Odisha is a lesser-known state for travelers coming to India, but UNESCO sites like the Konark Sun Temple and the Puri Jagannath Temple are never unheard of. Built-in, the 11th century by King Anantavarman Chodaganga Deva, the Jagannath Temple in Puri is part of Char Dham Yatra, a holy pilgrimage to the four most sacred sites of the Hindus. The magnificent architecture of this temple is a delight for visitors.
The Sun Temple of Konark, often referred to as the Black Pagoda, was built in the middle of the thirteenth century by Raja Narasimhadeva-I of the Ganga Dynasty, an ample testament to the artistic glory of the time. The name ‘Konark’ derives from Kona – Corner, and Arka – Corners of the Sun; it is located in the north-east of Puri or Chakrakshetra.
The Konark Sun temple is an architectural marvel, and The Jagannath temple has been a subject of mystery for many years. Curious travelers around the globe have made their way to Puri to experience the same thing.
Lets look at some Interesting Facts about Puri’s Jagannath Temple and Konark’s Sun Temple :
1. Wheel of chariot work as a sundial
The chariot wheel of the Konark Sun Temple was built and set up to tell you the time. There are a total of eight spokes in each wheel (3 hours). Eight spokes represent 24 hours a day. The spoke’s shadow tells of the time when Sun rays fall on it. This is the approach used to measure the time before the introduction of watches. Some experts can even say the right time to minutes by looking just at this wheel. The chariot is constructed of a total of 12 pairs of wheels. These 12 pairs determine the Hindu calendar for 12 months.
2. Unbelievable view during sunrise or dawn
You will find that the templed chariot temple seems to come out from the depths of the beautiful blue sea beaches on the Indian Coastline, holding the Sun, if you look from the outside during the Sunrise or Dawn.
3. Wealth and Power Symbol Outside the Konark Sun Temple
Two similar sculptures are placed outside the temple. These sculptures depict a lion that crushes an elephant and an elephant that crushes a human. The lion stands for strength here, and the elephant stands for money. The illustration reveals that money and power are the most significant problem facing man in his life. Below is the image.
4. The Temple Flag That Defies Logic
Oddly enough, the flag on the top of the temple still floats opposite the breeze. Oppositely, the flag stops rational thought, and you seem to assume that some power is more excellent than science.
5. Mystery of The Sudarshan Chakra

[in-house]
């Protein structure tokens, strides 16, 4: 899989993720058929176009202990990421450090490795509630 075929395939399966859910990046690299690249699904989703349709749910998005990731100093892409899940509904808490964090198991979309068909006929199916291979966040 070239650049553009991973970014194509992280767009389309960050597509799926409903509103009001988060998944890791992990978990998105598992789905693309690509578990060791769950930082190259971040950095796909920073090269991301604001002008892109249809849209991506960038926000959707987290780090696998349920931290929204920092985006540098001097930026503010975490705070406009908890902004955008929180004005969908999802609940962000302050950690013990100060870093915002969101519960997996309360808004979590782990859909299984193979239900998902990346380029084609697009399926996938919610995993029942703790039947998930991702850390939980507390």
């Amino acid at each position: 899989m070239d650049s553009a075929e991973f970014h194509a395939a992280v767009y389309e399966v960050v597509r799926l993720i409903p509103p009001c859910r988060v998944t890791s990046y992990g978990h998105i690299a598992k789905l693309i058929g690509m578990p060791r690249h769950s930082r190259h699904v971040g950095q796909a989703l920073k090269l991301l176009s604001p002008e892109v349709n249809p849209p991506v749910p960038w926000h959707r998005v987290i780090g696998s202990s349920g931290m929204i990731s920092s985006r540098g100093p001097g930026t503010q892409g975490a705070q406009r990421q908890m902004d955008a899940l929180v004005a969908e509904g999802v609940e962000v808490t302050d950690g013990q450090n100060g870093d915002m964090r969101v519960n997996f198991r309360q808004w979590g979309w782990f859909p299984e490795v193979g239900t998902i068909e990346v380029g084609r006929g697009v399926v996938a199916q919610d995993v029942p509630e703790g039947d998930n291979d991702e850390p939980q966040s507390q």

The chakra currently weighs up to a ton and is 20ft high, fitted on the temple’s top. But a curious fact is that you can see this chakra from every part of the city of Puri. The engineering mystery behind the chakra’s location is still a mystery because you may even feel the chakra faces you regardless of your position.
6. No planes, No birds fly above the Jagannathan Temple
You will be surprised to know that no birds or planes fly above the temple. There also seems to be no reason for this phenomenon. It’s a mystery now.
7. The Temple Structure
The temple’s layout is such that at no time of day does it cast any shadow. Whether it is an engineering feat or a phenomenon that can only be traced to the divine power remains deciphered.
8. Mystery of Simhadwaram
The temple in Jagannth has four entrances, and the main entrance to the temple is Simhadwaram. You can evidently hear the sound of waves when you enter through Simhadwaram, but when you pass the Simhadwaram, turn again and return in the same direction, you won’t hear the sound of the waves anymore. Probably, as long as you are inside the temple, you won’t hear the sound of waves.
9. Interesting Fact about Sea
You must have seen everywhere in the world how, throughout the day, the wind from the sea is coming into the land, and at night, the wind from the land is blowing towards the sea. Geographical laws in Puri, however, are reversed as well. Just the contrary happens here.
10. A Ritual of 1800 years
Each day a priest climbs up the 45-storey building of the temple to adjust the flag. This ritual was known for 1800 years. The temple is supposed to be shut for the next 18 years if this rite is ever skipped.
11. The Mahaprasadam Mystery
In Jagannath Temple, nothing goes wasted. Records indicate 2,000 to 20,000 people attending the temple, depending on the day. However, over the year, the amount of prasadam cooked in the temple remains the same. That being said, on any given day, prasadam will not be wasted or is inadequate.
12. Prasadam’s Cooking technique
In reality, pots are used for cooking with firewood, a special delicacy. For this, seven pots are used, put on top of each other. The top pot contents are first cooked, and the bottom pots are followed. It is interesting to notice here.